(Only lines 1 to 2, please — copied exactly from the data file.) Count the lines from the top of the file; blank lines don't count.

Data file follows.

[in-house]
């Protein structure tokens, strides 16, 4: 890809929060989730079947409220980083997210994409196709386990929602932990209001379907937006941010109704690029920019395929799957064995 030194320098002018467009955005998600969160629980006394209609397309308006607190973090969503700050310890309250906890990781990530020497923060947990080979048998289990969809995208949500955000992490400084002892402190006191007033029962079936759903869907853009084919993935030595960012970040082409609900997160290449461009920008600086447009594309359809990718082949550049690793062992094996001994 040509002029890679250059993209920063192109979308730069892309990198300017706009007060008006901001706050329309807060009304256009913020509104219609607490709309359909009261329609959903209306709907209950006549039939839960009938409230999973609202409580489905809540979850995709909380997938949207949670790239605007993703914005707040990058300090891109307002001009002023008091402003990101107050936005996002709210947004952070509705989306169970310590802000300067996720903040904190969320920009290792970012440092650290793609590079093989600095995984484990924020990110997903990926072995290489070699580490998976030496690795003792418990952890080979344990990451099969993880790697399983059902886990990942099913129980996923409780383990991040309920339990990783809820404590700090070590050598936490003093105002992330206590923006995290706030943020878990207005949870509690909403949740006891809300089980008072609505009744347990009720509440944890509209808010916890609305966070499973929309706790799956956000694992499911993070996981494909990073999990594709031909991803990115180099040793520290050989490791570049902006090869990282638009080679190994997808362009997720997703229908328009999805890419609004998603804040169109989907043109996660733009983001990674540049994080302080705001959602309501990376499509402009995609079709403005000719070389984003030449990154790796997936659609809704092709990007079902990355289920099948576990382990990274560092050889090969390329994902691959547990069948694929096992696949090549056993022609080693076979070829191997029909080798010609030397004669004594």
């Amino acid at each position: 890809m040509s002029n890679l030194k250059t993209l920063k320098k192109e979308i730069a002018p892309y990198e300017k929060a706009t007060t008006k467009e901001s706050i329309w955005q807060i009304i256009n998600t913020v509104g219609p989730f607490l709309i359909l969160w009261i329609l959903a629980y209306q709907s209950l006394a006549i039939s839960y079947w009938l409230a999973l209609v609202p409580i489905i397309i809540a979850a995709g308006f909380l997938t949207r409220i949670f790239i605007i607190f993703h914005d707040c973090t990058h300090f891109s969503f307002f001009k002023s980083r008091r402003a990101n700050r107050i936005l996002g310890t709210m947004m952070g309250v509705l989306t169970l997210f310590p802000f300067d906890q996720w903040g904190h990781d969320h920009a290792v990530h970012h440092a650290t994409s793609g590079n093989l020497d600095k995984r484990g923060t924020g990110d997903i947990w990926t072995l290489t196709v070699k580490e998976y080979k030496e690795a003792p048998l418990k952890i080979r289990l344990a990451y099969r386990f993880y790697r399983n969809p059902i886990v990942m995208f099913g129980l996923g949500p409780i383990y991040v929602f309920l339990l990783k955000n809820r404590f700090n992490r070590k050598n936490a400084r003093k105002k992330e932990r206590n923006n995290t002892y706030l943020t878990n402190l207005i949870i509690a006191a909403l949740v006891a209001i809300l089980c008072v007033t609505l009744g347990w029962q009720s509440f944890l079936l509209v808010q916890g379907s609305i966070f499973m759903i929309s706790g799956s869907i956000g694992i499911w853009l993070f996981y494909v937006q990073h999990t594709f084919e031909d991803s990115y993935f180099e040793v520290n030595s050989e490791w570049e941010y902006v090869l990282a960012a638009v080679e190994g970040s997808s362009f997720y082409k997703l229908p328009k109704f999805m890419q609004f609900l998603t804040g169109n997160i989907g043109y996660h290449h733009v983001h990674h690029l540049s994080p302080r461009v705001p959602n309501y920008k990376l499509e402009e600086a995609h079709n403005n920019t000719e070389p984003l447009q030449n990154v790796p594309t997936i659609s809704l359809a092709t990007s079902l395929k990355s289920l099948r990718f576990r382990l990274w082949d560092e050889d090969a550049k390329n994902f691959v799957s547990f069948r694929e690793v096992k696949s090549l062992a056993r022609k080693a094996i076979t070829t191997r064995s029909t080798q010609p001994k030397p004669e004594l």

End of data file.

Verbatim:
[in-house]
């Protein structure tokens, strides 16, 4: 890809929060989730079947409220980083997210994409196709386990929602932990209001379907937006941010109704690029920019395929799957064995 030194320098002018467009955005998600969160629980006394209609397309308006607190973090969503700050310890309250906890990781990530020497923060947990080979048998289990969809995208949500955000992490400084002892402190006191007033029962079936759903869907853009084919993935030595960012970040082409609900997160290449461009920008600086447009594309359809990718082949550049690793062992094996001994 040509002029890679250059993209920063192109979308730069892309990198300017706009007060008006901001706050329309807060009304256009913020509104219609607490709309359909009261329609959903209306709907209950006549039939839960009938409230999973609202409580489905809540979850995709909380997938949207949670790239605007993703914005707040990058300090891109307002001009002023008091402003990101107050936005996002709210947004952070509705989306169970310590802000300067996720903040904190969320920009290792970012440092650290793609590079093989600095995984484990924020990110997903990926072995290489070699580490998976030496690795003792418990952890080979344990990451099969993880790697399983059902886990990942099913129980996923409780383990991040309920339990990783809820404590700090070590050598936490003093105002992330206590923006995290706030943020878990207005949870509690909403949740006891809300089980008072609505009744347990009720509440944890509209808010916890609305966070499973929309706790799956956000694992499911993070996981494909990073999990594709031909991803990115180099040793520290050989490791570049902006090869990282638009080679190994997808362009997720997703229908328009999805890419609004998603804040169109989907043109996660733009983001990674540049994080302080705001959602309501990376499509402009995609079709403005000719070389984003030449990154790796997936659609809704092709990007079902990355289920099948576990382990990274560092050889090969390329994902691959547990069948694929096992696949090549056993022609080693076979070829191997029909080798010609030397004669004594």